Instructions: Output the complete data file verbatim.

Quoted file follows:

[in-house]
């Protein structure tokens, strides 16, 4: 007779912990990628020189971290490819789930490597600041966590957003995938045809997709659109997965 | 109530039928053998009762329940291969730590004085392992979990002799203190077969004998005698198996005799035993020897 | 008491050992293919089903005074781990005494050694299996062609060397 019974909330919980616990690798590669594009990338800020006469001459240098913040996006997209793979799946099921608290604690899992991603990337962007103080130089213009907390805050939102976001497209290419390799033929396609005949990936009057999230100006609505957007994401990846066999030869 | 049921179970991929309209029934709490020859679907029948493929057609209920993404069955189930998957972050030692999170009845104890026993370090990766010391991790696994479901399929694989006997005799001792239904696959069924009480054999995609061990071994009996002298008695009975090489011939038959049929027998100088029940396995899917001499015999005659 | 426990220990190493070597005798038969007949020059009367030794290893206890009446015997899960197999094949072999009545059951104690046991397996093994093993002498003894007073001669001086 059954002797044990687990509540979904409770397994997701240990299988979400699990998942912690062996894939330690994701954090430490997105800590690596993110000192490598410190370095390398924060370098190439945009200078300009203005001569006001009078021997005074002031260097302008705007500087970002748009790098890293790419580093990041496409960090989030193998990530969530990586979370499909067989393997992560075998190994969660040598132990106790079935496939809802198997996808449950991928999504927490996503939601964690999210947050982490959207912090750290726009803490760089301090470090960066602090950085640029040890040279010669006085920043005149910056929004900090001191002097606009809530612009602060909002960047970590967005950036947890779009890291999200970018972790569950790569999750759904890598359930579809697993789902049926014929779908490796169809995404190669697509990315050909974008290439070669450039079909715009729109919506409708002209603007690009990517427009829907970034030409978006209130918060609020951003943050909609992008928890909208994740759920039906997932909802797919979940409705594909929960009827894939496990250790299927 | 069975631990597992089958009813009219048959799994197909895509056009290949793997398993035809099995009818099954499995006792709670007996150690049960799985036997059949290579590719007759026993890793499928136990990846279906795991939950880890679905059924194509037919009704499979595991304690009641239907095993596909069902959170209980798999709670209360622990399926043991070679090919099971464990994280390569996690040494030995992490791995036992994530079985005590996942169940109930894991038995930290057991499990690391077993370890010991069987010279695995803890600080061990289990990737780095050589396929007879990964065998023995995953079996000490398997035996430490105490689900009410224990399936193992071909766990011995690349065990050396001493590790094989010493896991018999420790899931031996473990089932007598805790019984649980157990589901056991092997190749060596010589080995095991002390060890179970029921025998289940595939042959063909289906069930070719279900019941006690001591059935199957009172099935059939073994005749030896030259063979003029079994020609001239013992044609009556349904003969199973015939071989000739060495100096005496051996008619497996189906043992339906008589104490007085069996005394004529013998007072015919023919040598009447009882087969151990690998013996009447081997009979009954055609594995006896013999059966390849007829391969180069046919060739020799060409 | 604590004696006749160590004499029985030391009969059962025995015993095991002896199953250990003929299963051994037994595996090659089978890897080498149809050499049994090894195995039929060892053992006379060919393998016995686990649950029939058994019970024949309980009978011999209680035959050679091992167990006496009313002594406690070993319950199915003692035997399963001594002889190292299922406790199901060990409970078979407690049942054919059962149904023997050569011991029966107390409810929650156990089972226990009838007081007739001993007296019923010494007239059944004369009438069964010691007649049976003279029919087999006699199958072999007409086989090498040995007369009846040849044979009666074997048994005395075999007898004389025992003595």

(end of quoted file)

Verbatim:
[in-house]
């Protein structure tokens, strides 16, 4: 007779912990990628020189971290490819789930490597600041966590957003995938045809997709659109997965 | 109530039928053998009762329940291969730590004085392992979990002799203190077969004998005698198996005799035993020897 | 008491050992293919089903005074781990005494050694299996062609060397 019974909330919980616990690798590669594009990338800020006469001459240098913040996006997209793979799946099921608290604690899992991603990337962007103080130089213009907390805050939102976001497209290419390799033929396609005949990936009057999230100006609505957007994401990846066999030869 | 049921179970991929309209029934709490020859679907029948493929057609209920993404069955189930998957972050030692999170009845104890026993370090990766010391991790696994479901399929694989006997005799001792239904696959069924009480054999995609061990071994009996002298008695009975090489011939038959049929027998100088029940396995899917001499015999005659 | 426990220990190493070597005798038969007949020059009367030794290893206890009446015997899960197999094949072999009545059951104690046991397996093994093993002498003894007073001669001086 059954002797044990687990509540979904409770397994997701240990299988979400699990998942912690062996894939330690994701954090430490997105800590690596993110000192490598410190370095390398924060370098190439945009200078300009203005001569006001009078021997005074002031260097302008705007500087970002748009790098890293790419580093990041496409960090989030193998990530969530990586979370499909067989393997992560075998190994969660040598132990106790079935496939809802198997996808449950991928999504927490996503939601964690999210947050982490959207912090750290726009803490760089301090470090960066602090950085640029040890040279010669006085920043005149910056929004900090001191002097606009809530612009602060909002960047970590967005950036947890779009890291999200970018972790569950790569999750759904890598359930579809697993789902049926014929779908490796169809995404190669697509990315050909974008290439070669450039079909715009729109919506409708002209603007690009990517427009829907970034030409978006209130918060609020951003943050909609992008928890909208994740759920039906997932909802797919979940409705594909929960009827894939496990250790299927 | 069975631990597992089958009813009219048959799994197909895509056009290949793997398993035809099995009818099954499995006792709670007996150690049960799985036997059949290579590719007759026993890793499928136990990846279906795991939950880890679905059924194509037919009704499979595991304690009641239907095993596909069902959170209980798999709670209360622990399926043991070679090919099971464990994280390569996690040494030995992490791995036992994530079985005590996942169940109930894991038995930290057991499990690391077993370890010991069987010279695995803890600080061990289990990737780095050589396929007879990964065998023995995953079996000490398997035996430490105490689900009410224990399936193992071909766990011995690349065990050396001493590790094989010493896991018999420790899931031996473990089932007598805790019984649980157990589901056991092997190749060596010589080995095991002390060890179970029921025998289940595939042959063909289906069930070719279900019941006690001591059935199957009172099935059939073994005749030896030259063979003029079994020609001239013992044609009556349904003969199973015939071989000739060495100096005496051996008619497996189906043992339906008589104490007085069996005394004529013998007072015919023919040598009447009882087969151990690998013996009447081997009979009954055609594995006896013999059966390849007829391969180069046919060739020799060409 | 604590004696006749160590004499029985030391009969059962025995015993095991002896199953250990003929299963051994037994595996090659089978890897080498149809050499049994090894195995039929060892053992006379060919393998016995686990649950029939058994019970024949309980009978011999209680035959050679091992167990006496009313002594406690070993319950199915003692035997399963001594002889190292299922406790199901060990409970078979407690049942054919059962149904023997050569011991029966107390409810929650156990089972226990009838007081007739001993007296019923010494007239059944004369009438069964010691007649049976003279029919087999006699199958072999007409086989090498040995007369009846040849044979009666074997048994005395075999007898004389025992003595």